Resilient Swann fights through adversity


Resilient Swann fights through adversity

Only one week after earning the SEC Defensive Player of the Week honor, cornerback Damian Swann finds himself yet again a veteran of a highly criticized Georgia defense.

A tumultuous 2013 season groomed Swann to become not just a leader in the secondary, but a leader of the defensive unit as a whole.

“I know a lot of people know what type of player that I was and that I can be,” Swann said of his difficult junior season. “I didn’t really get down on myself, I just had to go back to work. That’s why when it came down to draft grades and draft papers, I wasn’t really worrying about that.”

Last season was none to kind to the Bulldogs, particularly Swann. He recorded 57 tackles, zero sacks, interceptions or forced fumbles and struggled through Georgia’s 13 games.

The past seven games of the 2014 season, though, have been different for Swann, who already has 40 tackles, three interceptions, two sacks and two forced fumbles (he missed the Troy game with a concussion). Before Saturday’s game in Jacksonville, coach Mark Richt praised the senior’s growth from one year to the next.

“He’s been a great leader for us, Richt said. “He has some productive numbers. … I think he has a chance to be an All-SEC performer this year.”

Swann started all seven games this season in which he appeared, in large part because new coordinator Jeremy Pruitt’s creative defensive packages have allowed him to shine in other positions on the field.

“I’ve received the coaching to put me in those spots, to help me better as a player fundamentally,” Swann said. “I give a lot of credit to Coach Pruitt, with allowing me to play those different spots and do those different things, not just being out on the island all day trying to cover. I can blitz. I’m blitzing off the edge, I’m blitzing off the middle, I’m guarding tight ends, I’m guarding receivers. It’s just so much to what he’s done with creating packages to where I can do those different things.”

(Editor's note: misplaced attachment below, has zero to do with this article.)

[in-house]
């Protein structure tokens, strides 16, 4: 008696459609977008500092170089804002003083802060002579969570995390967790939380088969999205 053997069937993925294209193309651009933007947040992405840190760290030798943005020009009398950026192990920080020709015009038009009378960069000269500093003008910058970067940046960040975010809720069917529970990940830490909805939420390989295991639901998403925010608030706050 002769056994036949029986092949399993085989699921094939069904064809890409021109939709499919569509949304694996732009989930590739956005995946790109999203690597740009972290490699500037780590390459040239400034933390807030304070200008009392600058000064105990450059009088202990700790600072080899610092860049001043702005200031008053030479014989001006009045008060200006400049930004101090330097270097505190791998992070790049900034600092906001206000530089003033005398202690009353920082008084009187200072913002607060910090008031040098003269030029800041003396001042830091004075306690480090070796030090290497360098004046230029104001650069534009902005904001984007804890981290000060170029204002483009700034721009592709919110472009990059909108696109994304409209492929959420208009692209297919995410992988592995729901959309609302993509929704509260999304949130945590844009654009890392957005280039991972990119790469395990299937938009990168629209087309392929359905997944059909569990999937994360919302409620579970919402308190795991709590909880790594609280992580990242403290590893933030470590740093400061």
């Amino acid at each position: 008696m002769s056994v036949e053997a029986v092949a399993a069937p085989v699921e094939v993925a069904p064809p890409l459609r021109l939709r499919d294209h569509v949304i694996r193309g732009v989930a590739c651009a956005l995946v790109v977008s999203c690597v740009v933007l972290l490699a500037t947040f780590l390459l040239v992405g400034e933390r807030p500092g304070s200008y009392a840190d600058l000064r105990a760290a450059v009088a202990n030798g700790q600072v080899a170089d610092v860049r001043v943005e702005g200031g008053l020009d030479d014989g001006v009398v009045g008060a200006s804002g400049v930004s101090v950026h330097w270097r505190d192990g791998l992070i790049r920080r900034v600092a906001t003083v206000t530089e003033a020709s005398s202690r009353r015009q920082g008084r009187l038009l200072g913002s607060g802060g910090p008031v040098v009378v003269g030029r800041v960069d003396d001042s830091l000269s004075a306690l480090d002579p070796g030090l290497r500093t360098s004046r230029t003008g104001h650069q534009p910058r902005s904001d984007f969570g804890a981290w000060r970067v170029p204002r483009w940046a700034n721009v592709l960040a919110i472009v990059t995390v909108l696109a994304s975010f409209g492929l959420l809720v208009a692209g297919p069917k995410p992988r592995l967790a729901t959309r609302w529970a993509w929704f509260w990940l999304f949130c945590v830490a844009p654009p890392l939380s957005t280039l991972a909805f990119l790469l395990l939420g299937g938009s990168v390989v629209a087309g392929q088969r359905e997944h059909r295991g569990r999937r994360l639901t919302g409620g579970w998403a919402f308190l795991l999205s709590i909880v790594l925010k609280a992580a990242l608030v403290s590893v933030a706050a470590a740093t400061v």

Just as Pruitt’s players began gaining confidence and trust in each other, the team took the disastrous trip to Jacksonville.

“Four hundred yards rushing, 27 passing, that’s not good at all,” Swann said after the No. 17 Bulldogs (6-2, 4-2 SEC) fell to the Gators (4-3, 2-3 SEC) on Saturday. “We know how good we can be. We know what we have to do. It’s just once you get in those types of games, once the momentum swings, it’s hard to get it back and we were never able to get it back.”

But it was not Swann, a captain against the Gators, and the secondary that Florida exploited. Freshman quarterback Treon Harris only threw the ball six times, and Swann was left chasing rushers primarily from the star position for a total of only four tackles. Swann has the fifth-most tackles on the team this season and the most of any member of the secondary.

Linebackers Amarlo Herrera and Leonard Floyd commented more than a week ago about the lack of trust for their teammates in the secondary on passing plays last season.

“Last year we already knew it was going to happen on third down,” Herrera said humorously. “Like, ‘Get ready for first down again,’ me and Ramik used to [say] to each other.”

But after Florida’s convincing 38-20 beating of Georgia, members of the Bulldogs’ front seven couldn’t look behind them for someone to blame.

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